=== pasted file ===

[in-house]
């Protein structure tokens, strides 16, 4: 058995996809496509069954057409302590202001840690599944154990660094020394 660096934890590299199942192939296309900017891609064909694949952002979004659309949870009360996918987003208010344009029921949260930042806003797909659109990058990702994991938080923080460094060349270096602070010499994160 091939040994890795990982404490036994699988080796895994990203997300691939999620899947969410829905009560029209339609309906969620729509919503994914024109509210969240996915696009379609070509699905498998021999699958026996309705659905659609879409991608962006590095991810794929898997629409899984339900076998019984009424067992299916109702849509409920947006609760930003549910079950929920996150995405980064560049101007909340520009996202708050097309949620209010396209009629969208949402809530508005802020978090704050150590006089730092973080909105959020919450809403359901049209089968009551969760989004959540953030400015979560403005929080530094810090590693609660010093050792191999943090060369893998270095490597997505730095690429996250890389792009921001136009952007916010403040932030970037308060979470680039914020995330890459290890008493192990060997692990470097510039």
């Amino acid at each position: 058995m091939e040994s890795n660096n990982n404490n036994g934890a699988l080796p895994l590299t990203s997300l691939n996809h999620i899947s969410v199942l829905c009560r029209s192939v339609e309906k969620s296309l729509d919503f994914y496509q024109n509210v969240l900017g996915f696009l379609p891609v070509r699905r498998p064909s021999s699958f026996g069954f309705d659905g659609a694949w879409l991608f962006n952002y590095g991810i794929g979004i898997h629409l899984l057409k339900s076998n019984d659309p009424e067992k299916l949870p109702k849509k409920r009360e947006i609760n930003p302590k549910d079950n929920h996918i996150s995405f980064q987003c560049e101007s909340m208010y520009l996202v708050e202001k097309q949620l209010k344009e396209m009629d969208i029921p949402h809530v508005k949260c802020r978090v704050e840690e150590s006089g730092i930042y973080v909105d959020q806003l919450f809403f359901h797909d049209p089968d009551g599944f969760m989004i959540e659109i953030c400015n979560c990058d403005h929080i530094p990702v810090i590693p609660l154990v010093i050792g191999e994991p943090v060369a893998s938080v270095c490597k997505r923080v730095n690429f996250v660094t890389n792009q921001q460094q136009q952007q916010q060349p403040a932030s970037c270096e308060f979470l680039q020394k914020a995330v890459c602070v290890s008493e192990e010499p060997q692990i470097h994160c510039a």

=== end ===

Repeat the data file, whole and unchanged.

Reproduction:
[in-house]
């Protein structure tokens, strides 16, 4: 058995996809496509069954057409302590202001840690599944154990660094020394 660096934890590299199942192939296309900017891609064909694949952002979004659309949870009360996918987003208010344009029921949260930042806003797909659109990058990702994991938080923080460094060349270096602070010499994160 091939040994890795990982404490036994699988080796895994990203997300691939999620899947969410829905009560029209339609309906969620729509919503994914024109509210969240996915696009379609070509699905498998021999699958026996309705659905659609879409991608962006590095991810794929898997629409899984339900076998019984009424067992299916109702849509409920947006609760930003549910079950929920996150995405980064560049101007909340520009996202708050097309949620209010396209009629969208949402809530508005802020978090704050150590006089730092973080909105959020919450809403359901049209089968009551969760989004959540953030400015979560403005929080530094810090590693609660010093050792191999943090060369893998270095490597997505730095690429996250890389792009921001136009952007916010403040932030970037308060979470680039914020995330890459290890008493192990060997692990470097510039």
């Amino acid at each position: 058995m091939e040994s890795n660096n990982n404490n036994g934890a699988l080796p895994l590299t990203s997300l691939n996809h999620i899947s969410v199942l829905c009560r029209s192939v339609e309906k969620s296309l729509d919503f994914y496509q024109n509210v969240l900017g996915f696009l379609p891609v070509r699905r498998p064909s021999s699958f026996g069954f309705d659905g659609a694949w879409l991608f962006n952002y590095g991810i794929g979004i898997h629409l899984l057409k339900s076998n019984d659309p009424e067992k299916l949870p109702k849509k409920r009360e947006i609760n930003p302590k549910d079950n929920h996918i996150s995405f980064q987003c560049e101007s909340m208010y520009l996202v708050e202001k097309q949620l209010k344009e396209m009629d969208i029921p949402h809530v508005k949260c802020r978090v704050e840690e150590s006089g730092i930042y973080v909105d959020q806003l919450f809403f359901h797909d049209p089968d009551g599944f969760m989004i959540e659109i953030c400015n979560c990058d403005h929080i530094p990702v810090i590693p609660l154990v010093i050792g191999e994991p943090v060369a893998s938080v270095c490597k997505r923080v730095n690429f996250v660094t890389n792009q921001q460094q136009q952007q916010q060349p403040a932030s970037c270096e308060f979470l680039q020394k914020a995330v890459c602070v290890s008493e192990e010499p060997q692990i470097h994160c510039a």